The curators of the multi-million-rand Emma Smith Educational Fund at the University of KwaZulu-Natal brought the appeal after the high court ruled against them.
The university had sought an order that would delete the words "European", "British" and "or Dutch South African" from the trust that was established according to the will of the late KwaZulu-Natal industrialist Sir Charles George Smith, who died in 1941.
The trust holds that "European girls born of British South African or Dutch South African parents who have been resident in Durban for a period of at least three years immediately preceding the grant", could benefit from the fund.
On Monday, the university, which manages the fund, submitted the phrase "born of British South African or Dutch South African parents" had ceased to have meaning in present-day South Africa.
The words served to undermine the broader charitable purpose which Sir Charles sought to achieve, which was to help poor girls who would otherwise be unable to continue their studies.
"The purpose of the bequest was to oversee disadvantages confronting poor women in obtaining tertiary education," according to court papers submitted by the university.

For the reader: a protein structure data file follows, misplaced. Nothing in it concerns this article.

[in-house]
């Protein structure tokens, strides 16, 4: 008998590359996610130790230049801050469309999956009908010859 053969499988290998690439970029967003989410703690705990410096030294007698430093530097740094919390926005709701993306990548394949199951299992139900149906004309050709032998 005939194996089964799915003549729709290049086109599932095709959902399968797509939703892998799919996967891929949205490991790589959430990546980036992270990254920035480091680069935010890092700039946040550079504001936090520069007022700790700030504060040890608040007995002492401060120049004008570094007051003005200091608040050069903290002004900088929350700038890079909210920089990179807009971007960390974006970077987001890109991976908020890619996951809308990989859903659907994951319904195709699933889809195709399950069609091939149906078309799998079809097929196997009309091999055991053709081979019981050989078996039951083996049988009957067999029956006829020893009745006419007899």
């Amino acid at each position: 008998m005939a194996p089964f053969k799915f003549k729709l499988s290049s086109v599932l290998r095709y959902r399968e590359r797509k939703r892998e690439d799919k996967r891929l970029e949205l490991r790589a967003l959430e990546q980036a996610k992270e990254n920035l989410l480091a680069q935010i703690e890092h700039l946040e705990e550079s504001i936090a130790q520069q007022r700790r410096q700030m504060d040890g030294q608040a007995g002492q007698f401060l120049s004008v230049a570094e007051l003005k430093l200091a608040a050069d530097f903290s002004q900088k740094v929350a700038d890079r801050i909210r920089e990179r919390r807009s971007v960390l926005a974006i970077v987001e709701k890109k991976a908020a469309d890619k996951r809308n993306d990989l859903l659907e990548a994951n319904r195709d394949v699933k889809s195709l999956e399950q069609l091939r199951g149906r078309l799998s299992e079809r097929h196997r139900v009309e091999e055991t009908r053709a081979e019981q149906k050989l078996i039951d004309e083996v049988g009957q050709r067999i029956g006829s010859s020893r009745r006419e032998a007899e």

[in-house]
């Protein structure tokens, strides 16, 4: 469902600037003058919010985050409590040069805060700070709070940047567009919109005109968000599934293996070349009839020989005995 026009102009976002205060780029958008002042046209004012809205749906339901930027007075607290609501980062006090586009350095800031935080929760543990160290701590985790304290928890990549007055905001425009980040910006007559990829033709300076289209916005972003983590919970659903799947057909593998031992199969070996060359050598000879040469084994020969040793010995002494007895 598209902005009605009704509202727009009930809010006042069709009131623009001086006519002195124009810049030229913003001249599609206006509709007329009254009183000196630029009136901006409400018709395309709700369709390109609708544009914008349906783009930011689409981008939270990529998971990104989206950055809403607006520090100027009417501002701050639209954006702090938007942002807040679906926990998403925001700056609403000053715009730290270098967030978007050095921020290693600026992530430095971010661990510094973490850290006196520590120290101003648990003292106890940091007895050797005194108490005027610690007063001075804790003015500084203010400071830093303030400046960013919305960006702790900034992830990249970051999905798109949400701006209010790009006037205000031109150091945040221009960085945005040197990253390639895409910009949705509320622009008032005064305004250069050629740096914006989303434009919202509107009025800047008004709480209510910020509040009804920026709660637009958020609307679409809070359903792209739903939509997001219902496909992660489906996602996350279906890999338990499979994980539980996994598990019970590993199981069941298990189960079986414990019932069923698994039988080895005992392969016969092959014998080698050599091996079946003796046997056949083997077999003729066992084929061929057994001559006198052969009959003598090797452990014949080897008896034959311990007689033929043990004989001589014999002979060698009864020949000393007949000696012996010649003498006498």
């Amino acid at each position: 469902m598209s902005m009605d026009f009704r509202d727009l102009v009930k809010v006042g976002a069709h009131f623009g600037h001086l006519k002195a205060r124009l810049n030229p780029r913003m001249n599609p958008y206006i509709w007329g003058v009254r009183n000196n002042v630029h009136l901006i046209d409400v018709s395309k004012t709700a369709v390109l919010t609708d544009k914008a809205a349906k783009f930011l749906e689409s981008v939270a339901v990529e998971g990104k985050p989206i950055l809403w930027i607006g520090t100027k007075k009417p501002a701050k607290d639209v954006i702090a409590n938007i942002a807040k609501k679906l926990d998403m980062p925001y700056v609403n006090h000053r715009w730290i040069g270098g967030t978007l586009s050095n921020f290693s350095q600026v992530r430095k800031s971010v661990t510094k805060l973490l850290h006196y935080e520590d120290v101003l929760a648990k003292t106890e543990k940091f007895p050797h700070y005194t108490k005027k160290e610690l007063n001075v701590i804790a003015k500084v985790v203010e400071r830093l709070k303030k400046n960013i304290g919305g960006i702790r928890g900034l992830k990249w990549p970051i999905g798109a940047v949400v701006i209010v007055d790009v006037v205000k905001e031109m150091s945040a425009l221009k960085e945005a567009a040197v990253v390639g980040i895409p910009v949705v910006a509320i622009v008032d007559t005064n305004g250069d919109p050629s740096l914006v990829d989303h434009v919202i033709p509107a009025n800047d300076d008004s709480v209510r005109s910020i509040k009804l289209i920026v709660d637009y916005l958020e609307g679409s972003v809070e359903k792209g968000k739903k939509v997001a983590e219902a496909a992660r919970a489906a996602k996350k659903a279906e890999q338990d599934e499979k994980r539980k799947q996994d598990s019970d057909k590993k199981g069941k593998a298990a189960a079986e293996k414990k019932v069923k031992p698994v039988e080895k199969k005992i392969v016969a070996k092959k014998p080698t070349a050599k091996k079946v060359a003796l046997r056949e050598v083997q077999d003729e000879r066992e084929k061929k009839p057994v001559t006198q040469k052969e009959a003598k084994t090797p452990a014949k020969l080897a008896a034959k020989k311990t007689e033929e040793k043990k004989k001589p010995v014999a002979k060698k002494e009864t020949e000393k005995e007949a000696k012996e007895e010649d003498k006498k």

The university also submitted the words "European", "British" and "or Dutch South African" should be struck from the terms governing the fund as they constitute racial discrimination.
The University of KwaZulu-Natal submitted it was no longer practical to carry out Sir Charles' charitable purpose in the way he had stipulated.
The university's lawyer D Stewart told a panel of five judges that Sir Charles could not have foreseen how South Africa would change.
"(The will) did not foresee that racial exclusion terms would be a problem. (An) embarrassment for the university."
The curators submitted to the SCA that the object of interpreting any bequest was to give effect to the testator's wishes.
"The selection of recipients is a matter of freedom of testation."
The two lawyers appointed as curators further submitted there were still enough applicants falling within the categories selected by Sir Charles for his objectives to be achieved.
If the university found it embarrassing to refuse to help non-white girls, it should ask the court to appoint other trustees.
The curators told the judges to keep in mind that if potential testators got the impression their intended benefits could be interfered with, they would shy away from leaving money for the benefit of others.
"This would clearly be against the public interest."
It was further submitted that the measuring of freedom of testation against unfair discrimination in the Bill of Rights would have serious implications for this "charitable instrument".
Judgment was reserved.